Wong Tet Choong, better known as ‘TC’, became one of Singapore’s most famous sailors last year. Having explored much of Southeast Asia he set off in early February 2020 sailing his Leopard 50 Ximula III through Indonesia on his way to the South Pacific. However, as Covid rapidly spread around the world, borders quickly closed around him. His family back in Singapore were worried about him alone at sea, with nowhere to berth. Turned away in Indonesia, Papua New Guinea, and Tuvalu (where he was able to buy and receive fuel and food from a distance) he was eventually allowed into Fiji in late April. The episode generated international headlines through the likes of the BBC and The Guardian. He has been living on his Leopard, away from his family in Singapore for over 20 months. “I’ve been sailing around the islands in Fiji and I video call my family almost every day,” says Wong, who had been in the country for just over a year when he turned 60 this May. “Once the borders reopen, I’ll resume my journey”.

Wong began boating three decades ago, picking up a small secondhand powerboat in 1992. He also rented boats to cruise around Singapore with the staff of his company, Zhaplin Work, a company that grew on the back of the innovative Ximula wardrobe system, an award-winning product still used throughout condominiums and other residences today.

In 2013, after almost two decades of “working hard and saving up”, he was able to buy his first sailing catamaran a Lagoon 400 S2. Wong used the boat regularly, sailing almost every week with family, friends, or staff. Early trips included a one-month expedition from Singapore to Phuket with his family who also joined him when he took two months off in 2016 to sail to Koh Samui.

In 2017 Wong briefly owned a Beneteau monohull, frequently sailing to Phuket with his staff and participating in regattas. However, he resumed his search for a catamaran, a design he liked because of the comfort and space also because the saloon and galley are further above the water than a monohull. “My wife gets seasick easily, so this allows us to have a view of the horizon even while we’re indoors.” Wong’s search ended when he met Kit Chotithamaporn, Leopard’s Yacht Sales Manager Asia, at the Singapore Yacht Show. Kit showed Wong the new Leopard 50 and Wong ordered a unit that arrived the following year. Wong sailed his Leopard 50 to both Phuket and Krabi, spending between 1 to 3 months there each time exploring the area.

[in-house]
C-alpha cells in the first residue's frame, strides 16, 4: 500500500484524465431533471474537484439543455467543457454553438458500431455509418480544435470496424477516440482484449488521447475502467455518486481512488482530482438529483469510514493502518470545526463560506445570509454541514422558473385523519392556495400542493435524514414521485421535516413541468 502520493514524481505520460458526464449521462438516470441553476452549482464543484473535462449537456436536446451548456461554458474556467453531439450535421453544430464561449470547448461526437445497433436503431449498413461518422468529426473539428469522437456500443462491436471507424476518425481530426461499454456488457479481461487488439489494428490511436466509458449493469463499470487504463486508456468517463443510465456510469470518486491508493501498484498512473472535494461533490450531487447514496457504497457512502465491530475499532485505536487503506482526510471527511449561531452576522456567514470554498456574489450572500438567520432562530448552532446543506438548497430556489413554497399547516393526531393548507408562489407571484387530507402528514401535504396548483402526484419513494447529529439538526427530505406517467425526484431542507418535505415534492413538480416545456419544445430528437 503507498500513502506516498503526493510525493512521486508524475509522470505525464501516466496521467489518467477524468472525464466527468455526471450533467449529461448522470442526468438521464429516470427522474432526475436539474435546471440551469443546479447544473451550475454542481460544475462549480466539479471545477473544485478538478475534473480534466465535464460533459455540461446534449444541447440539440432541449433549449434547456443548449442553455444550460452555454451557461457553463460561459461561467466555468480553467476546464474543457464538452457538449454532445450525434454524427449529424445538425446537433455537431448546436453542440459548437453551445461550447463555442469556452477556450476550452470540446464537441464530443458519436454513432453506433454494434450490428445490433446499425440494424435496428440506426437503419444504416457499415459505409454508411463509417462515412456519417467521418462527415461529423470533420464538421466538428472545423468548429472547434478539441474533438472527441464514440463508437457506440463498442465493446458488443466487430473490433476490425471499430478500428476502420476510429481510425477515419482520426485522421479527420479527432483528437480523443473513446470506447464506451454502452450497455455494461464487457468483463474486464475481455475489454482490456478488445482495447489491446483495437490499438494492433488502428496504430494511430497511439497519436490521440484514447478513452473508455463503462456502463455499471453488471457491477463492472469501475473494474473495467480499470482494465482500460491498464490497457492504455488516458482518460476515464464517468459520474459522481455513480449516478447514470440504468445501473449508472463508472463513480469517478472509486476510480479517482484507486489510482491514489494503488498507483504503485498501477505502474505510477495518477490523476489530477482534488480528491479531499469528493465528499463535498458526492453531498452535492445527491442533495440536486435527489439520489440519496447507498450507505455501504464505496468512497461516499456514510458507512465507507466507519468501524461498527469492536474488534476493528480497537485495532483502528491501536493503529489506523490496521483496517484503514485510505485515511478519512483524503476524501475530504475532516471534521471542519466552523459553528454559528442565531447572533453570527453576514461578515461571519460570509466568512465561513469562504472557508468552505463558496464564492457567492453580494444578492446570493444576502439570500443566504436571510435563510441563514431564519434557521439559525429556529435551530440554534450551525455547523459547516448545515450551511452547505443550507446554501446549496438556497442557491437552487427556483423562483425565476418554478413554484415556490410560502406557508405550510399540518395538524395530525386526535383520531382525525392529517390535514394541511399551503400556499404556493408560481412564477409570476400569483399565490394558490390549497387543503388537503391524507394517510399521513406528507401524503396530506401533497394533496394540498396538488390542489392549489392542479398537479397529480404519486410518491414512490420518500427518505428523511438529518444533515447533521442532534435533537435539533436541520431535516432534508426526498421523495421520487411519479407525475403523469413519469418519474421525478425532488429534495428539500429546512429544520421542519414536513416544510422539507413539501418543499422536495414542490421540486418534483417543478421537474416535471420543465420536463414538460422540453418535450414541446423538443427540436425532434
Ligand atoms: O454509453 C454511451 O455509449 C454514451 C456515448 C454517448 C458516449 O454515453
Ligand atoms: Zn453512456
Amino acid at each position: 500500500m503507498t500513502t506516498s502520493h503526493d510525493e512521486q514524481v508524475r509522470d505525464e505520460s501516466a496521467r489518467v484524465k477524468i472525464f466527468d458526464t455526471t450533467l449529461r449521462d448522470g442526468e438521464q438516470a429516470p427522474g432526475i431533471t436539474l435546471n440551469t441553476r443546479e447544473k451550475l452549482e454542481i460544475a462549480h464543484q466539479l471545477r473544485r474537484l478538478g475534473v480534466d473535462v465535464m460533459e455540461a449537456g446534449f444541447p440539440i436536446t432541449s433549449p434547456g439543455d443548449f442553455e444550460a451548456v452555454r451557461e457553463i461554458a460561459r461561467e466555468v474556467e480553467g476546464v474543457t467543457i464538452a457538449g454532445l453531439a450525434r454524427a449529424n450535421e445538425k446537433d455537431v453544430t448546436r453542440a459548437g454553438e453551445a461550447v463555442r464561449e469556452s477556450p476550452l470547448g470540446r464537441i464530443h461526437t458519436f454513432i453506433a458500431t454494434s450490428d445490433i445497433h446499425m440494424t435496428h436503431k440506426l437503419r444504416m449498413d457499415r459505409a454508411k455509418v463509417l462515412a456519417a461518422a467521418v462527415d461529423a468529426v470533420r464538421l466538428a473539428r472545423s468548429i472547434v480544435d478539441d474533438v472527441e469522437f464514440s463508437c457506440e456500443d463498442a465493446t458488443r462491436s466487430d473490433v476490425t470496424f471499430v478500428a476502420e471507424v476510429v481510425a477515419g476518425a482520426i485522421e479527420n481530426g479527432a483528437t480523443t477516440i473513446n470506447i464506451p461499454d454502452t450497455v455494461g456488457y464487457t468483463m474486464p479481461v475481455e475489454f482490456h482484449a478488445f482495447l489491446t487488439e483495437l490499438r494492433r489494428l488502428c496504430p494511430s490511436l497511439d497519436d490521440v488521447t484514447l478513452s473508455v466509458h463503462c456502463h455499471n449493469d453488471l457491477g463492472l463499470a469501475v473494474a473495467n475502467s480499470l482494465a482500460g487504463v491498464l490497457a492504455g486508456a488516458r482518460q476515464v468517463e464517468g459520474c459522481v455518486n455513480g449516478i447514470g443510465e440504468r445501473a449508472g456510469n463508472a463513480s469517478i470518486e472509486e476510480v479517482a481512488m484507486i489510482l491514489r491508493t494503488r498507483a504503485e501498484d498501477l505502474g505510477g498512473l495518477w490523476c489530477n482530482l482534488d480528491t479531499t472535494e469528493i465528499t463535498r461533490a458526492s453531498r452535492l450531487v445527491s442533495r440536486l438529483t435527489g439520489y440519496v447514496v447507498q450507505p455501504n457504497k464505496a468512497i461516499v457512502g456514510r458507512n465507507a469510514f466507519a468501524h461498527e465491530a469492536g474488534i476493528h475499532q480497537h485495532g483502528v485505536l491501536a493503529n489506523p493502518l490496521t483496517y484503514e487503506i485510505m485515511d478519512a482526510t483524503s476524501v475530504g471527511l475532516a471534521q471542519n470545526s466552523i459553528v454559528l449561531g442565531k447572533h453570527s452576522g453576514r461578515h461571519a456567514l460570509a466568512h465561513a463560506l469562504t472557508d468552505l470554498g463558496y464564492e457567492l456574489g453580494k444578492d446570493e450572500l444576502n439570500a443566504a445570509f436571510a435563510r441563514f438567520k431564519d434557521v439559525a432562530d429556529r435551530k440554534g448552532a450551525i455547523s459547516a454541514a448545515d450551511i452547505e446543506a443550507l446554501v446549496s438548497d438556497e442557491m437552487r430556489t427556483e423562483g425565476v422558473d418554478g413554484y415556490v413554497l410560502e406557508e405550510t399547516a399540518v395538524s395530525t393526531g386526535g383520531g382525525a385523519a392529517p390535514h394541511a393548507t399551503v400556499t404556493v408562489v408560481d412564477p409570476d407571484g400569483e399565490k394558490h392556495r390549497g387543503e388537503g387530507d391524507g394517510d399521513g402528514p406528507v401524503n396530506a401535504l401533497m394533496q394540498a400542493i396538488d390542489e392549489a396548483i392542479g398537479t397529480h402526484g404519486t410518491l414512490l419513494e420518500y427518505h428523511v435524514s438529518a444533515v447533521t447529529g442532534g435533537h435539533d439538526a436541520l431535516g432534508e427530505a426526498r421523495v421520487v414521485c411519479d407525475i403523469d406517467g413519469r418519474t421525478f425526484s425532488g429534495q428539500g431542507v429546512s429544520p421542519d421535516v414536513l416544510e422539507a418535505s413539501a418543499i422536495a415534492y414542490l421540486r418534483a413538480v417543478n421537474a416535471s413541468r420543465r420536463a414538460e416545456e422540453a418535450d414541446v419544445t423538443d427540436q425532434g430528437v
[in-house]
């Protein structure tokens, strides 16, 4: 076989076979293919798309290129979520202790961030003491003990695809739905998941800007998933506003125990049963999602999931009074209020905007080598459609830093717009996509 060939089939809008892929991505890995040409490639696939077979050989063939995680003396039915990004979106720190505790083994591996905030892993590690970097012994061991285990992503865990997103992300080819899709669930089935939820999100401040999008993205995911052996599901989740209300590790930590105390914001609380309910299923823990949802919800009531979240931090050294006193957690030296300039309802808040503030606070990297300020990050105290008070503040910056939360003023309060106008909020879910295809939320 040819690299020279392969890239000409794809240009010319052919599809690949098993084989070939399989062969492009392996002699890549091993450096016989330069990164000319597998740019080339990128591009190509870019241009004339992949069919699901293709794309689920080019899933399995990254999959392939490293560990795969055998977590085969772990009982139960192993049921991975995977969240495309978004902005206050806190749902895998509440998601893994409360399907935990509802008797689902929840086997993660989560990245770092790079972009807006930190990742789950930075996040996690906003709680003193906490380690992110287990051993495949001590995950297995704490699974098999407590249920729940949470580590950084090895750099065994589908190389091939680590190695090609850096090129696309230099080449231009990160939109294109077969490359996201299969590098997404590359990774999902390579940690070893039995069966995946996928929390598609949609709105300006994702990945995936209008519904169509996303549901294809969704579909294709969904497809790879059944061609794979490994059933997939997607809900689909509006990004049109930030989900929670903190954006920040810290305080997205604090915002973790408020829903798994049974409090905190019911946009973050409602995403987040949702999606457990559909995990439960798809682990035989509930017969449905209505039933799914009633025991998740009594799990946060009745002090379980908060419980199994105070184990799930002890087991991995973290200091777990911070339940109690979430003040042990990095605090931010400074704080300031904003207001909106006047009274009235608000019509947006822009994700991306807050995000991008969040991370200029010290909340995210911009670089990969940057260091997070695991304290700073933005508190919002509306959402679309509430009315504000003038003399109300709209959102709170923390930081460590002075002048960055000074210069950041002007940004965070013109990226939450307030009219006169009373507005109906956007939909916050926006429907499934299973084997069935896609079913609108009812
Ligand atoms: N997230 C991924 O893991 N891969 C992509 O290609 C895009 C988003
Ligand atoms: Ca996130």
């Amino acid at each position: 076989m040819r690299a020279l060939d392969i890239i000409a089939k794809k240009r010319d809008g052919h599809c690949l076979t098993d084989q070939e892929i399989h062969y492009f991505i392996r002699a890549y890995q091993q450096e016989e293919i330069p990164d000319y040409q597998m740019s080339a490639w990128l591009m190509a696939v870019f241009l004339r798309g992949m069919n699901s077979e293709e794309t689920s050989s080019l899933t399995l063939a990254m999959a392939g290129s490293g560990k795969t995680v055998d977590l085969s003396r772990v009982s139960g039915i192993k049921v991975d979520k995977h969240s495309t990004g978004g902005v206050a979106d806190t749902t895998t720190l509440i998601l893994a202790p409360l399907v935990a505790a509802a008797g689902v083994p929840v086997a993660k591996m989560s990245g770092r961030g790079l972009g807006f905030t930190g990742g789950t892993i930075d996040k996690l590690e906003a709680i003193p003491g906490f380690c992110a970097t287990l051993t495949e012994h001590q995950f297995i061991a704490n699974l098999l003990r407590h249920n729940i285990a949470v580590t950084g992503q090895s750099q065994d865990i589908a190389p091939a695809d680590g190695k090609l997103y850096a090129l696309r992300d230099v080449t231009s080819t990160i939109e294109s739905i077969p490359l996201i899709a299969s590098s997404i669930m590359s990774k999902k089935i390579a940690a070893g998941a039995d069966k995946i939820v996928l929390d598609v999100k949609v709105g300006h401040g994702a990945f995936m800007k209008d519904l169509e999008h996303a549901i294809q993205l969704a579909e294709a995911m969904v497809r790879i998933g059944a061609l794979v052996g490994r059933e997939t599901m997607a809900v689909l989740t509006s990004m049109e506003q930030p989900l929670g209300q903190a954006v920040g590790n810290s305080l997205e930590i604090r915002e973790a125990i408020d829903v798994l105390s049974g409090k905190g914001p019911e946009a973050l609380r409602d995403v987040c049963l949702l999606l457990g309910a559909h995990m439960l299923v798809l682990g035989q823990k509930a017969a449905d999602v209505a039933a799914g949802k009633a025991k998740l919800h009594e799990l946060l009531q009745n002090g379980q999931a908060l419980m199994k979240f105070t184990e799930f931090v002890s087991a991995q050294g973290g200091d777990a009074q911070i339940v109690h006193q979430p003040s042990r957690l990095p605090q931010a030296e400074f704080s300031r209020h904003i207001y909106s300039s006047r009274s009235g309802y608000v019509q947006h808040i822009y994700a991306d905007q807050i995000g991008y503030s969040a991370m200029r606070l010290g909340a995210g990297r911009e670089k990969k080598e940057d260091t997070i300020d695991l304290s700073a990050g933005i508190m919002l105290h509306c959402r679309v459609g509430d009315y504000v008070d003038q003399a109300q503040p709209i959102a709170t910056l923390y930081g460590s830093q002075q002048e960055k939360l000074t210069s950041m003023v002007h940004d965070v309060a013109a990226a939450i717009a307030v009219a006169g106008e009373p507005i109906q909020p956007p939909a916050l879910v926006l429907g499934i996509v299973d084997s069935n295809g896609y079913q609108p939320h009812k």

Having visited much of Thailand, Malaysia, and Indonesia, Wong started to expand his horizons. “I realised I still had many more destinations to explore so set my sights on the South Pacific”. He painstakingly planned and mapped out a journey that would take in Tahiti and other islands in French Polynesia. On February 2, 2020, he finally embarked on his journey from Singapore with two friends, although he was soon sailing alone after they disembarked in Indonesia at the end of the month.

Wong was heading towards Papua New Guinea, where he planned to stock up on fuel and food when his Raymarine auto-pilot broke while still in Indonesian waters. Seeking a harbour he was sent away as lockdown had just begun and soon all the South Pacific islands were in lockdown. He continued east to remote Tuvalu, where he couldn’t land but was allowed to buy food and fuel, using his rubber dinghy on a line to make the exchange at sea. As if things weren’t tough enough, strong winds from Cyclone Harold a full 500nm away led to Ximula III hitting coral and damaging a propeller.

Back home, his family contacted Singapore’s Ministry of Foreign Affairs, which tried to secure a place for him to dock in Fiji. “My family were very worried when borders started closing and I was facing trouble, being chased out of islands I tried to seek shelter at. I constantly kept them updated on my location and status whenever I had some data connection, but it was still a scary situation when things were breaking down and I could not find shelter to fix these issues.”

Good news finally arrived when he was informed that he would be allowed into Fiji if he passed a Covid test, which he was confident of passing after spending three months at sea and two months completely alone. “We’re still very thankful to our Singapore Government for responding to our call for help and reaching out to various countries to allow me entry. The wait was stressful, but we managed to get special approval from Fiji. We’re also immensely grateful to the Fiji Rescue Coordination Center. They monitored my location and towed me out of the strong winds and currents to safe harbor. On my journey, I’ve met and been inspired by many sailors who have sailed around the world,” he says. “There’s an amazing sailing community here in Fiji and I’ve made many friends from many different countries.” Once borders open, Wong still plans to use Fiji as his base as he resumes his journey around the South Pacific before eventually sailing back to Singapore.

This article is republished by kind permission of

Yacht Style magazine.




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